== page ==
Rewind Review – The Immortal Hulk #30 (Marvel Comics)

Publisher: Marvel Comics
Writer: Al Ewing
Artwork: Joe Bennett
Colors: Paul Mounts
Release Date: 29th January 2020

Chock-full of more Kaiju than even the most ardent Japanese giant monster movie fan could arguably ever imagine, Al Ewing’s script for issue thirty of The Immortal Hulk must have seemed like manna from heaven for the majority of its 45,233 readers. For although the twenty-page periodical initially begins with a somewhat disconcerting discourse between Gamma Flight’s remaining members, as Puck, Titania and the Absorbing Man play cards over the refrigerated corpse of dead team-mate Walter Langkowski, its plot quickly shifts gear to cover “four giant monsters on the rampage — including the one… destroying the Route 60 Interchange.”

What follows is nothing short of phenomenal action-packed penmanship, with the British writer cutting loose upon Phoenix with a quartet of fearsomely fanged behemoths, and drilling straight down to the enthralling terror that the common person must feel when faced with such overwhelming destructive power. Indeed, despite this comic containing some awesome-looking, pulse-pounding pugilism from some of the Marvel Universe’s heaviest hitters such as Doc Samson and Mary MacPherran, it is arguably poor elderly Murray’s terrifying headlong flight down the darkening stairwells of the Arizona Herald building which serves as this publication’s most horrifying highlight.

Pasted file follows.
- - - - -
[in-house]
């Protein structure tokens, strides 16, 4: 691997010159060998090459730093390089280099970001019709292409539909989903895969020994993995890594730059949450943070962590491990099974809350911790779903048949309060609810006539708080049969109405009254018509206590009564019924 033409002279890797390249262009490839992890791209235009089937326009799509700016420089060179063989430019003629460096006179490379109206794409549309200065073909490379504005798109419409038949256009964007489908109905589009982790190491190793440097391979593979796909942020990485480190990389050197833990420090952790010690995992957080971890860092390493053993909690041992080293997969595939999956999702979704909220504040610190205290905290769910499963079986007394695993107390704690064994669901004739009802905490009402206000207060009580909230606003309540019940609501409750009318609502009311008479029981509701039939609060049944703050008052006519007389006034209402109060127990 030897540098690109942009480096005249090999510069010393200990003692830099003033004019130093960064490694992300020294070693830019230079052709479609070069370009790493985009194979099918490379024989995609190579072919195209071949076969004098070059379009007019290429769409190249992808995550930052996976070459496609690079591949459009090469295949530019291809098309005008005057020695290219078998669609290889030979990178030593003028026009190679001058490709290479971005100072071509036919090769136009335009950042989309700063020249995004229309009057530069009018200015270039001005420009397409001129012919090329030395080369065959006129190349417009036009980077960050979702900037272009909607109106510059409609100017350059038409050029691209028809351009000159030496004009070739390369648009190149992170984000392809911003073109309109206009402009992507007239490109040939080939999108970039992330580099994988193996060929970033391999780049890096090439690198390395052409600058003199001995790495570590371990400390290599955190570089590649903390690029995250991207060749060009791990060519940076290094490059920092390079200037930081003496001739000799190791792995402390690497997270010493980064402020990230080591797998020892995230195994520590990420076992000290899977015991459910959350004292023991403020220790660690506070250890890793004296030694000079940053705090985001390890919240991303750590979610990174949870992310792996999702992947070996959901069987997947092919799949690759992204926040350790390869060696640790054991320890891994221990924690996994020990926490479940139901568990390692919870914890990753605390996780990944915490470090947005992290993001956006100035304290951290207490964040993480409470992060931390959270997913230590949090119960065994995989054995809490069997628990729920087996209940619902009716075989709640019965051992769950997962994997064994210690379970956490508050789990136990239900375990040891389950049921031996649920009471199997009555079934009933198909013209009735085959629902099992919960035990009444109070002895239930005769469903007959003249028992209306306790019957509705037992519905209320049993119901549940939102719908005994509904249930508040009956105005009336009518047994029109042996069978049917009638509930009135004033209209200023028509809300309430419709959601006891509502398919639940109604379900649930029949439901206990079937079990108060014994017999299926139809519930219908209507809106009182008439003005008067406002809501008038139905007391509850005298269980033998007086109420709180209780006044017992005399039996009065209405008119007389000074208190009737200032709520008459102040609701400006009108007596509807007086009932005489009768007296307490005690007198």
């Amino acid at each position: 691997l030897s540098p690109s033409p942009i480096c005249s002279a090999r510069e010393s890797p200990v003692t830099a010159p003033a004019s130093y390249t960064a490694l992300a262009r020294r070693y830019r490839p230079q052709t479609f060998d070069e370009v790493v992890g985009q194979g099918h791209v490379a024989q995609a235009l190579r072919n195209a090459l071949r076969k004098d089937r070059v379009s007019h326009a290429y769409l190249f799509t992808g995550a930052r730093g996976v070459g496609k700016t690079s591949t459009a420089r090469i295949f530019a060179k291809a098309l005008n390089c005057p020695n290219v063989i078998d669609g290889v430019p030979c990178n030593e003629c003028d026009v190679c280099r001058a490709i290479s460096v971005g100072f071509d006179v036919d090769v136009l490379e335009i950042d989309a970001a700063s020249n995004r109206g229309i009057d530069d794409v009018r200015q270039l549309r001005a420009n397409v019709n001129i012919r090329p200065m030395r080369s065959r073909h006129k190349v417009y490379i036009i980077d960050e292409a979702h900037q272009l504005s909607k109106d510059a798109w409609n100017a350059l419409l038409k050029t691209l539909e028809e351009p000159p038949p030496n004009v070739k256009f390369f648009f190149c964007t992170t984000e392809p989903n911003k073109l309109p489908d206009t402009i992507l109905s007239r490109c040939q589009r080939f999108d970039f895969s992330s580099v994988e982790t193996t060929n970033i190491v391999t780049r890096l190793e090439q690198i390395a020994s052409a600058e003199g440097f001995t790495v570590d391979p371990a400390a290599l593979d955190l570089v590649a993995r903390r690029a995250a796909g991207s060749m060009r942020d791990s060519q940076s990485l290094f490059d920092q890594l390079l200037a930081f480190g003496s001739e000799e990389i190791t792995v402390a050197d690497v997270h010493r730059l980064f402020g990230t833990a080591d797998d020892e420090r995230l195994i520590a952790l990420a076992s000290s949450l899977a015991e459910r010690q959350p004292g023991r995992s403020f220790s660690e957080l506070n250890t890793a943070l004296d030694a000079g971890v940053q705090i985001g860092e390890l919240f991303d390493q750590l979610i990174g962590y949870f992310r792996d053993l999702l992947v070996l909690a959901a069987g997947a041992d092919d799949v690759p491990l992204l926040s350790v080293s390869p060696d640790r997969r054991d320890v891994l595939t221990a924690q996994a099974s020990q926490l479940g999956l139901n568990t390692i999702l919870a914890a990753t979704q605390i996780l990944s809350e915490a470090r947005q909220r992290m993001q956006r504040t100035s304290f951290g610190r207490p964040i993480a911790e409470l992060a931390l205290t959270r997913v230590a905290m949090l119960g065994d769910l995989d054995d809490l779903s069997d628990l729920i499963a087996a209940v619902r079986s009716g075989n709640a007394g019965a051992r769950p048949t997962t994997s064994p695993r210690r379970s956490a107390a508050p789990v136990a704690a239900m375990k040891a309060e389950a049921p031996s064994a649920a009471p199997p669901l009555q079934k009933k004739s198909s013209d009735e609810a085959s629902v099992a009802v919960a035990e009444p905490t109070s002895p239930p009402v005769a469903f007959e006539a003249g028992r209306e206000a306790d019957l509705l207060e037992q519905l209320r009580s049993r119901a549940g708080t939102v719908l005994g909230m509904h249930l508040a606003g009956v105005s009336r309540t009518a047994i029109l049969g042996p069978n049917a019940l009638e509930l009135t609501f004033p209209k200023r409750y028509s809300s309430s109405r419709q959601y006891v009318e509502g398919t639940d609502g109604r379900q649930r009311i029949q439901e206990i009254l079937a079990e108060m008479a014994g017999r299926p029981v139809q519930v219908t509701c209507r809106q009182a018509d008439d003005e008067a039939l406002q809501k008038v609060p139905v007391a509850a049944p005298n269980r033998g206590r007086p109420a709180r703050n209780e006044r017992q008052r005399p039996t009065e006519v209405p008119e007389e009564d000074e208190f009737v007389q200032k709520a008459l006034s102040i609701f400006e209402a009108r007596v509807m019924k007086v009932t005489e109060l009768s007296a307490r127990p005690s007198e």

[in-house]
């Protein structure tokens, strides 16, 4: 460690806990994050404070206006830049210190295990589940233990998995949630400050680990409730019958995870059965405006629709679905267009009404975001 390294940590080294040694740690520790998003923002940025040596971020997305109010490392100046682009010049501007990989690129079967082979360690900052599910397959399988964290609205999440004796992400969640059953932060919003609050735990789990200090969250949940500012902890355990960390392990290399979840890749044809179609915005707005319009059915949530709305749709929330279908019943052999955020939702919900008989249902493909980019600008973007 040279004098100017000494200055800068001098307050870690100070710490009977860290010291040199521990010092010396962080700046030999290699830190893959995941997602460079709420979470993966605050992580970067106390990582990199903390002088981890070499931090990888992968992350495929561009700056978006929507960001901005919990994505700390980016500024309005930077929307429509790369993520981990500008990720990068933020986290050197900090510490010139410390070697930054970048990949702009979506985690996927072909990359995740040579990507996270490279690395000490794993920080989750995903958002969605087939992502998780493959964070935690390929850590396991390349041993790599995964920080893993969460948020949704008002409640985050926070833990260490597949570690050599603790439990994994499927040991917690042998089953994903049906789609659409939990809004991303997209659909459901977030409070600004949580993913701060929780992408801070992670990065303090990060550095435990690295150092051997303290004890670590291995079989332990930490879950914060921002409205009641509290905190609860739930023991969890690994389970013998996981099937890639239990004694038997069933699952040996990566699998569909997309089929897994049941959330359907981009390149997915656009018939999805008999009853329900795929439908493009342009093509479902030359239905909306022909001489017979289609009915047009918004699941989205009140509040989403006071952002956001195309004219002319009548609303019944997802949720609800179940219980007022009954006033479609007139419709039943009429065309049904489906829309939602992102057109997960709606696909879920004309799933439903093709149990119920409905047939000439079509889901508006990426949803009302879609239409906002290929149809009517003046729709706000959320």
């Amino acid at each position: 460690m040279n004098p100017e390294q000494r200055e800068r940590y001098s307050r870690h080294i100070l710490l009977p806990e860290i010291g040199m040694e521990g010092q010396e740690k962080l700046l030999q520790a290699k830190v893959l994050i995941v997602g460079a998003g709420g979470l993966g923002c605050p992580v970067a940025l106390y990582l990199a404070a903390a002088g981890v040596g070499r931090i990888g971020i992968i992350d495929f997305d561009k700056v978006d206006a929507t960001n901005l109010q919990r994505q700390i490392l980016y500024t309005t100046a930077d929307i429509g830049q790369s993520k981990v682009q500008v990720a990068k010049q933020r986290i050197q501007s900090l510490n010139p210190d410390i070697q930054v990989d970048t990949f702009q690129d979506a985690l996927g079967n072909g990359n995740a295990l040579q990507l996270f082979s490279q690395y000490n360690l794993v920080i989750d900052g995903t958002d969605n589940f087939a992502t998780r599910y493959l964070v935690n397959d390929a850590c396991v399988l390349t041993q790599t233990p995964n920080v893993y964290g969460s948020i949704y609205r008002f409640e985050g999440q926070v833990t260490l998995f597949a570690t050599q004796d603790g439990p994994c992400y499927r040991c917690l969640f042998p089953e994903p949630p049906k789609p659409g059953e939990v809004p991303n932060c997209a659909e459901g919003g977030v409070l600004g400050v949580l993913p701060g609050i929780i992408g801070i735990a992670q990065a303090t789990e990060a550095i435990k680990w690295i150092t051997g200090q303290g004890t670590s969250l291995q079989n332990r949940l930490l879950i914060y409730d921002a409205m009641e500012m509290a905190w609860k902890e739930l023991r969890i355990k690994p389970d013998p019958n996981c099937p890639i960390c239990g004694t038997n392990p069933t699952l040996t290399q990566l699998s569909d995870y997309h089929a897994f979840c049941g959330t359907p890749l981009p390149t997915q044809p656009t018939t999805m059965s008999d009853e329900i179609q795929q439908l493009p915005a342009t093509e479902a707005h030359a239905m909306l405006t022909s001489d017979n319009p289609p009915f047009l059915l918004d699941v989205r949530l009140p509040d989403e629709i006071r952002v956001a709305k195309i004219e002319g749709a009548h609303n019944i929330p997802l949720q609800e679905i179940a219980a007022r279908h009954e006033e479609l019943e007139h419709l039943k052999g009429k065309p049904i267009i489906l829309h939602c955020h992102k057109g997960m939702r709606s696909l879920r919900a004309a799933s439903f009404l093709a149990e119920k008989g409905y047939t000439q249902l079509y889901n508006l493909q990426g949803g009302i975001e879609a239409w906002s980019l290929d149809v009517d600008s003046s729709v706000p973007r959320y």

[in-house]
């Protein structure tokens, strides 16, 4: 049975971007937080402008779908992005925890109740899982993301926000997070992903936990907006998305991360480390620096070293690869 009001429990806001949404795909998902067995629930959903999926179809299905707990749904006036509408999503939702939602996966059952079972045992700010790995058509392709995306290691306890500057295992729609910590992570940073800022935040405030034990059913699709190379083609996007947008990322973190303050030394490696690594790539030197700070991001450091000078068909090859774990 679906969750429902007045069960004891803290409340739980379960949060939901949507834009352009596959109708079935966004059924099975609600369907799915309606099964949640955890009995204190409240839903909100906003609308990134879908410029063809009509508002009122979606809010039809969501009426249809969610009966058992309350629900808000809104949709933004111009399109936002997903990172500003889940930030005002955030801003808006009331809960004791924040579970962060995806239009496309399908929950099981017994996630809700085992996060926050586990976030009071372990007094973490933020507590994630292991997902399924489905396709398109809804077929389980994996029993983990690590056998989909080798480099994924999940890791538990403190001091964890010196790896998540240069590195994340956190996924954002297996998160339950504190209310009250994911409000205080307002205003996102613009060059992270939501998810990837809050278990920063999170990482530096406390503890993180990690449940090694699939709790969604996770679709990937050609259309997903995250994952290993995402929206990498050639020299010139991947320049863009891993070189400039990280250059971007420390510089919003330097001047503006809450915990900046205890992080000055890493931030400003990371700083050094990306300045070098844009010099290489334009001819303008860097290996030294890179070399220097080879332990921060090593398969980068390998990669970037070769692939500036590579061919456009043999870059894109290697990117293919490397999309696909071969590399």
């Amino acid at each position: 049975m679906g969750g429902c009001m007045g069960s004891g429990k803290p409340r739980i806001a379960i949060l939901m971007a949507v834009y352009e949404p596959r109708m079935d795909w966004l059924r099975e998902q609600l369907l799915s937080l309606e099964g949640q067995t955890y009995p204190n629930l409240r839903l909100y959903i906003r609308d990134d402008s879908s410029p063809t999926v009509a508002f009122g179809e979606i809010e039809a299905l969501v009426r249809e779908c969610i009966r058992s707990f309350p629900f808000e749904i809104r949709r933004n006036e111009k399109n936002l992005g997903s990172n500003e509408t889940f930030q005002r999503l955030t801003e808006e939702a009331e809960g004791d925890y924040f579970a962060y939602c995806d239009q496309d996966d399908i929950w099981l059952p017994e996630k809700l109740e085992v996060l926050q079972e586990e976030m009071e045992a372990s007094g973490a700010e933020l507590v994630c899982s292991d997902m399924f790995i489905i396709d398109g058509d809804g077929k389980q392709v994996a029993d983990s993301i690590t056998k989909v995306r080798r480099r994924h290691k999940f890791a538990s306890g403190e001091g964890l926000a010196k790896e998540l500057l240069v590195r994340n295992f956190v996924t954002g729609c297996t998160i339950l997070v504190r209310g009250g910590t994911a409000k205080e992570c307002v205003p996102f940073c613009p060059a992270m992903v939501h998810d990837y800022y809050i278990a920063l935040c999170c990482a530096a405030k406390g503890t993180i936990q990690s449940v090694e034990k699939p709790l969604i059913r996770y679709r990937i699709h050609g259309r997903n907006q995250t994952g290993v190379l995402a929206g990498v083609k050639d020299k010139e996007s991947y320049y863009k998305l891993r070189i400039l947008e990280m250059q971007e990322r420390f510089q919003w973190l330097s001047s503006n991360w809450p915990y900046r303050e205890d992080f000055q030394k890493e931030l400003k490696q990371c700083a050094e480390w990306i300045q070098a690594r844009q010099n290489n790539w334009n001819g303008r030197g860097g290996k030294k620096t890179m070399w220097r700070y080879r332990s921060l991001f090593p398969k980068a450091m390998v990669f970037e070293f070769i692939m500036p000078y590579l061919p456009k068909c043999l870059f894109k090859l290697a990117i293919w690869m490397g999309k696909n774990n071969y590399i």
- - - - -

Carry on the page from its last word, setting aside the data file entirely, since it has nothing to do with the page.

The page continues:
Of course, there are some seriously spectacular moments to behold elsewhere within this book, not least of which is Titania choking a giant, lava-spewing amphibian with the crushed remains of an aeroplane, or Leonard striking another huge bullfrog-like entity so hard with his fists that “that sound — like a clap of thunder — that was its skull cracking –” But these sense-shattering sequences don’t quite convey the utter panic of the city’s pedestrians, as they desperately flee for safety, some with babes in their arms, whilst being ruthlessly eaten alive by large leech-like organisms; “I — I can’t describe what I’m seeing –”

Packing each and every panel with dynamic pencilling is Joe Bennett, whose attention to detail makes the utterly insane obliteration of the metropolis even more engrossing as its demolition unfolds. Many artists would debatably be happy with simply depicting such memorable titans of annihilation such as Roxxon Bio-Asset #PXK004: “Bradbury”, but the Brazilian takes his work even further by dutifully picking out every individual ceiling lighting unit inside the numerous floors of each fast-falling multi-storey office building…


The writer of this piece was: Blax Kleric
Blax Tweets from @Blaxkleric ‏
You can read more of his reviews at The Brown Bag

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